Around here in KC, the risk of frost is just about over and all my cold-weather crops are in the ground and starting to emerge. In our zone (6a), we typically lost the risk of a hard freeze on April 15th, so here we go with the last round of plantings until the big push around Mother’s Day: POTATOES!
There are two ways you can go about planting potatoes: Seed Potatoes you buy or ones that you create yourselves.
When a potato sprouts an “eye,” it’s actually the beginnings of a seed that you are able to replant in the spring to grow a whole new crop of potatoes. If you plan early enough, purchase organic potatoes that haven’t been sprayed with chemicals to halt the eyes from sprouting. Now let the potatoes sit and sprout.
Whether you’ve turned your own seeds or you’ve purchased seed potatoes at your local nursery, it’s now time to cut the potatoes into quarters and let sit out for a day or two to callus. I like to quarter my potatoes so there is at least one sprout on each piece, and ones that are relatively close to one another to allow for them to grow as one.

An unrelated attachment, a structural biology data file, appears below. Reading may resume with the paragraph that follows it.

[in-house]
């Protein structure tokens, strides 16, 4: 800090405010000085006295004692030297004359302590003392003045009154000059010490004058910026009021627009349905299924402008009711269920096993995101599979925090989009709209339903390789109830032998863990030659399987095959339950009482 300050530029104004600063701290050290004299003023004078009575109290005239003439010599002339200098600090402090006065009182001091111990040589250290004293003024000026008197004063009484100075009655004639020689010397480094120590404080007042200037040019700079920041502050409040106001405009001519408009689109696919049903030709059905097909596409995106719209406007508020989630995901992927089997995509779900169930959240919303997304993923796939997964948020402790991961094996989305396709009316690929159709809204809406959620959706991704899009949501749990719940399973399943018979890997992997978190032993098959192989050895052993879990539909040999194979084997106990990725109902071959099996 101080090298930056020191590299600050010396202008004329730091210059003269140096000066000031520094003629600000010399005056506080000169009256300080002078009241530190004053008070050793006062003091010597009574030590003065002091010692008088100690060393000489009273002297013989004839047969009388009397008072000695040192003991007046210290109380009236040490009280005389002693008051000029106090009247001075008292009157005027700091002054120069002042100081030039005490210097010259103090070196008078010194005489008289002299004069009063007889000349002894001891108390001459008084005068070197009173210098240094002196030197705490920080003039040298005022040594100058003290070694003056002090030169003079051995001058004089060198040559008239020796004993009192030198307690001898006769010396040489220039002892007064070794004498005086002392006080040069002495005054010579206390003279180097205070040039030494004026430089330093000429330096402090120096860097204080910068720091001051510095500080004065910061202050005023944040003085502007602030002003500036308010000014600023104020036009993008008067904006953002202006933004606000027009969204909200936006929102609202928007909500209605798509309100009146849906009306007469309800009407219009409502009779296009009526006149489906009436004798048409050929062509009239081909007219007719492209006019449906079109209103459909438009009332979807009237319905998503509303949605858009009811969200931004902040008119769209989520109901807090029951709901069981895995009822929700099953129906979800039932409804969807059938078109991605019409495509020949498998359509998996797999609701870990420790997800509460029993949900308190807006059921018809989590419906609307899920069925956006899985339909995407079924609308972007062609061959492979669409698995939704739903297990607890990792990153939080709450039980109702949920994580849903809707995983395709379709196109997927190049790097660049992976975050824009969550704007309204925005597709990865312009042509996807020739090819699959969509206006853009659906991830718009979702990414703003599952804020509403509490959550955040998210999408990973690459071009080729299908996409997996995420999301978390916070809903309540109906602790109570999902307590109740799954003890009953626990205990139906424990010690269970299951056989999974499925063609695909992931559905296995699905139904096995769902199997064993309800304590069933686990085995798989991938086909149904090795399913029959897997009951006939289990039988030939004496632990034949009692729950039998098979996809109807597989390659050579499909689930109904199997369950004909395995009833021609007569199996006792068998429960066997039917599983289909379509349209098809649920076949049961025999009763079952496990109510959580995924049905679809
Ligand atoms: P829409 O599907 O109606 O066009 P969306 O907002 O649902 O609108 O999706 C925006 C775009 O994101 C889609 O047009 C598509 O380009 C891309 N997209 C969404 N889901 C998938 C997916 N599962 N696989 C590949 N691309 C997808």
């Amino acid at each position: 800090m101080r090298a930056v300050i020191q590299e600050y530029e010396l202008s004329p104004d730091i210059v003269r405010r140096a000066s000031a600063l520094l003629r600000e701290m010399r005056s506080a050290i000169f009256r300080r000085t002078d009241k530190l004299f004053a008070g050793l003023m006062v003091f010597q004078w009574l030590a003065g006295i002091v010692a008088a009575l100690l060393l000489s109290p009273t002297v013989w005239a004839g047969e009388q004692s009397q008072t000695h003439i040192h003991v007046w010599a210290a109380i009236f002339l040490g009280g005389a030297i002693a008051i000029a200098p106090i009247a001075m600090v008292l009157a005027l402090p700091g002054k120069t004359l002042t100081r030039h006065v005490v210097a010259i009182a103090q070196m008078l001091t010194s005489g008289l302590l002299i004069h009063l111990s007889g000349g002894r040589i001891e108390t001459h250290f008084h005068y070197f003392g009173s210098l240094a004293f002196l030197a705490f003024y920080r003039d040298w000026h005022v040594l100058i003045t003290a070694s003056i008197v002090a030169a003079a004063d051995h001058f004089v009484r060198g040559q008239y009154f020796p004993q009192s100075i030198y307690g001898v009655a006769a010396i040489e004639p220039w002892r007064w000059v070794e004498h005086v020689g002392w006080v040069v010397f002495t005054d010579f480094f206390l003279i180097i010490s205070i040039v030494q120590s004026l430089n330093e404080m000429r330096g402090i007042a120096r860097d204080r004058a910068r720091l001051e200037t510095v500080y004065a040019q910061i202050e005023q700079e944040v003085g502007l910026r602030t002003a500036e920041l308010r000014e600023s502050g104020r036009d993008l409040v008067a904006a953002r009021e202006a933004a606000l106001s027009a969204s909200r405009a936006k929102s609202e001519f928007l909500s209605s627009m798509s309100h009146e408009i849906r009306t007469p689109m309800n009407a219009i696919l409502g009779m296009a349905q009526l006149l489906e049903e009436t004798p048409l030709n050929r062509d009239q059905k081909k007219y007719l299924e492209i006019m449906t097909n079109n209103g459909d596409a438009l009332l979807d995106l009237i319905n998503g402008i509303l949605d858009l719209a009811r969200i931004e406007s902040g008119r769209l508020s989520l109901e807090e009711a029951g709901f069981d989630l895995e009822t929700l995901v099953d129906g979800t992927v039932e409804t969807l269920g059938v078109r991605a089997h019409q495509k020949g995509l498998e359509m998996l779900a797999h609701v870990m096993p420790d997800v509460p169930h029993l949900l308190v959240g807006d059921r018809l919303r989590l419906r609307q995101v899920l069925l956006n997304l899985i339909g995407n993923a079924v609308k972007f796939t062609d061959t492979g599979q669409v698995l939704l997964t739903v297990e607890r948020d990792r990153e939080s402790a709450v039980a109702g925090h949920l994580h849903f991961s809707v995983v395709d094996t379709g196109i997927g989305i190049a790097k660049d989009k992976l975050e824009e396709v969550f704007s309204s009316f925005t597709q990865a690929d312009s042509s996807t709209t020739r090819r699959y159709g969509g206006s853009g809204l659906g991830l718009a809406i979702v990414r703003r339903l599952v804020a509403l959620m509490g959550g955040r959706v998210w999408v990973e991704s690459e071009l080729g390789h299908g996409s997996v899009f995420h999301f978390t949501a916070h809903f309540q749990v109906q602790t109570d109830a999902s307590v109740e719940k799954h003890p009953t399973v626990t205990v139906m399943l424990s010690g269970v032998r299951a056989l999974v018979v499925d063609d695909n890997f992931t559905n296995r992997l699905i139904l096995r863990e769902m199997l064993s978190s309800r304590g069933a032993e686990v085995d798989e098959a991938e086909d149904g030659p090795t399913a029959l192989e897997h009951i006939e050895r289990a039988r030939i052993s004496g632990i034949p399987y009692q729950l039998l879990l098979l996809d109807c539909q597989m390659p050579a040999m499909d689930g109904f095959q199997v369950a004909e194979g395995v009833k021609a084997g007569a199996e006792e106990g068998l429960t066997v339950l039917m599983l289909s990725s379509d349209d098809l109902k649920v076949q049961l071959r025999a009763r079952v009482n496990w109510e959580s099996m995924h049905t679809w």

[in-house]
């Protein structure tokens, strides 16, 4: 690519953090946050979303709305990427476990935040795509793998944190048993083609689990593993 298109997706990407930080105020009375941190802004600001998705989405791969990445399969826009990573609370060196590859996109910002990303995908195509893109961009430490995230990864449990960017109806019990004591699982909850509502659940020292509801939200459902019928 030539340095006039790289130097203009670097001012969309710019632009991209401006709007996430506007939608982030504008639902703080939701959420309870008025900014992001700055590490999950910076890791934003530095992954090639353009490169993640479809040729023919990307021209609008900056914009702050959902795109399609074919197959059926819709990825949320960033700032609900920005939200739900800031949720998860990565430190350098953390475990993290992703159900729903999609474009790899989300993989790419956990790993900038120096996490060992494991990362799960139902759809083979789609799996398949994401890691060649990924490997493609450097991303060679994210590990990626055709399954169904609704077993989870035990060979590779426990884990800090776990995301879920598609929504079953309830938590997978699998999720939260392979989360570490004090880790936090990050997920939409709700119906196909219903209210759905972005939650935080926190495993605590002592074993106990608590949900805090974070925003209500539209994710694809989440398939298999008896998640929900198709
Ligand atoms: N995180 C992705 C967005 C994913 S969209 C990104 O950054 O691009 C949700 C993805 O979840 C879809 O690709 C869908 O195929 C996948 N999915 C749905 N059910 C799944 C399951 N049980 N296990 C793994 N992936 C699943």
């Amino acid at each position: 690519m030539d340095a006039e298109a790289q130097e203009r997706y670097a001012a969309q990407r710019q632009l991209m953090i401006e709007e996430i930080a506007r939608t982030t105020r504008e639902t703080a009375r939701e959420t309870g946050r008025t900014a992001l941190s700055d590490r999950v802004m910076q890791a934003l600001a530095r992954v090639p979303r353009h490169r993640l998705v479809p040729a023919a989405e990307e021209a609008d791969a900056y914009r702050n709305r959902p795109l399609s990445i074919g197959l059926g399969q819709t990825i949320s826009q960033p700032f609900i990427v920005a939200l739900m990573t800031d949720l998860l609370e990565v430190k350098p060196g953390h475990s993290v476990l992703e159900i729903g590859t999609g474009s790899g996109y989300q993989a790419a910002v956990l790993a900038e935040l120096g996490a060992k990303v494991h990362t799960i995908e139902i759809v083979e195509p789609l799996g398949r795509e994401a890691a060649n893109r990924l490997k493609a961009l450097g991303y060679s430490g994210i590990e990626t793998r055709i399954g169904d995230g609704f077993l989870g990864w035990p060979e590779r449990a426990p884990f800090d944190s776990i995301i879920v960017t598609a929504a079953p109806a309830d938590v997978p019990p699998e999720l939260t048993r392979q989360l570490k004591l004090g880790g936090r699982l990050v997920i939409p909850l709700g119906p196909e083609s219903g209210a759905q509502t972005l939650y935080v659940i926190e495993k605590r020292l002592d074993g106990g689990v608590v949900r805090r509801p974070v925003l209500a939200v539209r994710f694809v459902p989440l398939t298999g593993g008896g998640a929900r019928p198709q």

When my pieces are cut, I set them outside on a small tray to allow the sunshine to callus the potato and harden the skin. If you skip this step, you run the risk of your seed potato simply rotten under ground. Don’t skip this! 🙂
You’ll know when they are ready to be planted when the cut sides are now tough and leathery as the outside.
- Potatoes like to have a 50/50 combination of soil and compost in a well-drained, rock free location
- Dig a hole 4-6 inches deep and place the seed potato so the sprout if facing upwards
- Plant about 2 feet apart
- Potatoes require regular watering, so be sure to keep up with watering as the hotter days approach
- When the plants reach to 5-6 inches tall, create a hill of dirt around the base to prevent any of the potatoes from growing up above the dirt and getting sun – they will not survive if any of the underground potatoes come above ground
- Mulch can be added to the hill to help retain moisture for the plant
- Potatoes can be harvested about 10 weeks after planting the seeds
I love planting the crop because it can produce so much with such little effort, and you seem to never stop finding great recipe ideas on Pinterest for just what to make with them.
Happy Frost-Free in KC and Happy Planting, everyone!